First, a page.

How can I install Boxstarter and install packages via the web without the Web Launcher?

Actually quite easily thanks to powershell. For some time now, I have shipped a bootstrapper.ps1 embedded in a setup.bat file downloadable from the boxstarter.org website. I am making some minor enhancements to this bootstrapper that will make it easy to install the boxstarter modules by simply running:

. { iwr -useb http://boxstarter.org/bootstrapper.ps1 } | iex; get-boxstarter -Force

This will install Chocolatey and even .Net 4.5 if either are not already installed and then install all of the necessary boxstarter modules and even import them into the current shell. The installer will terminate with a warning if you are not running as an administrator or have a Restricted Powershell Execution Policy.

Once this runs successfully, one can use the Install-BoxstarterPackage command to install their package or gist URL

Install-BoxstarterPackage -PackgeName https://gist.githubusercontent.com/mwrock/5e483f46cd15791970bdd3dd221dc179/raw/2632913a757570b576b9945ed04f94b747355b69/gistfile1.txt -DisableReboots

One can consult the command line help of the boxstarter website for details on how to use the command.

I understand this is a tiny bit more involved than the Web Launcher. You cannot both install boxstarter and run a package in a single command and if you don't like to enter a console...well...now you have to.

The reason I did not expose the bootstrapper like this in the first place was that then Powershell v3 where Invoke-WebRequest (aliased iwr) was not at all the norm at the time and the command that accomplishes the same in Powershell v2 was more verbose and awkward:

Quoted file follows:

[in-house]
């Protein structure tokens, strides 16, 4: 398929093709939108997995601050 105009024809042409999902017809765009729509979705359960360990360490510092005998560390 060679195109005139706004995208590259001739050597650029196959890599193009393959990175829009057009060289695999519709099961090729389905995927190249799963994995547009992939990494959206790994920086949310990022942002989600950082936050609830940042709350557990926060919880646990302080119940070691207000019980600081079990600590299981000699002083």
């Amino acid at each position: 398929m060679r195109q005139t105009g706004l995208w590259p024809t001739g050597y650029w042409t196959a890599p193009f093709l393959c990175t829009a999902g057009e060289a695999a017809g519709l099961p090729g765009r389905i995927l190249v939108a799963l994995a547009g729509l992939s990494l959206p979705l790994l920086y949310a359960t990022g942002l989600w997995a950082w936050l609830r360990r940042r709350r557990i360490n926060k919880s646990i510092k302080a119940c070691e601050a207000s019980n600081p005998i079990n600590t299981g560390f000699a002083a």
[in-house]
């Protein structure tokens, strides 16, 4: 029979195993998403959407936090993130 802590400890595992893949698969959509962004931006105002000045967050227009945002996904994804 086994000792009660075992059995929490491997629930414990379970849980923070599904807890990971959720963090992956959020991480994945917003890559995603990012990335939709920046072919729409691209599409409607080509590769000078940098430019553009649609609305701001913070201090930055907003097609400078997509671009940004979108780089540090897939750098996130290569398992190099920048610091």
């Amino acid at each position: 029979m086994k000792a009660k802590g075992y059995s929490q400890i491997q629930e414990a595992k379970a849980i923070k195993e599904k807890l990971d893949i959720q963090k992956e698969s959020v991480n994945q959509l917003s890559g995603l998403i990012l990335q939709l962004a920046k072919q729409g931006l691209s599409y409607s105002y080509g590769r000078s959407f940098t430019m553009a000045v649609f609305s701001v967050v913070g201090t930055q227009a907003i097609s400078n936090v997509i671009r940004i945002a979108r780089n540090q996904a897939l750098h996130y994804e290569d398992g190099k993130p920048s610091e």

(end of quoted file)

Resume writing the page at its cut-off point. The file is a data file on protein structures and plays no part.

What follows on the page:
iex ((New-Object System.Net.WebClient).DownloadString('http://boxstarter.org/bootstrapper.ps1')); get-boxstarter -Force

Now I suspect that the majority of boxstarter users are on Powershell 3 or more likely even higher. If you are still on version 2, you can use the longer command above.

Habitat application portability and understanding dynamic linking of ELF binaries by Matt Wrock

I do not come from a classical computer science background and have spent the vast majority of my career working with Java, C# and Ruby - mostly on Windows. So I have managed to evade the details of exactly how native binaries find their dependencies at compile time and runtime on Linux. It just has not been a concern in the work that I do. If my app complains about missing low level dependencies, I find a binary distribution for Windows (99% of the time these exist and work across all modern Windows platforms) and install the MSI. Hopefully when the app is deployed, those same binary dependencies have been deployed on the production nodes and it would be just super if its the same version.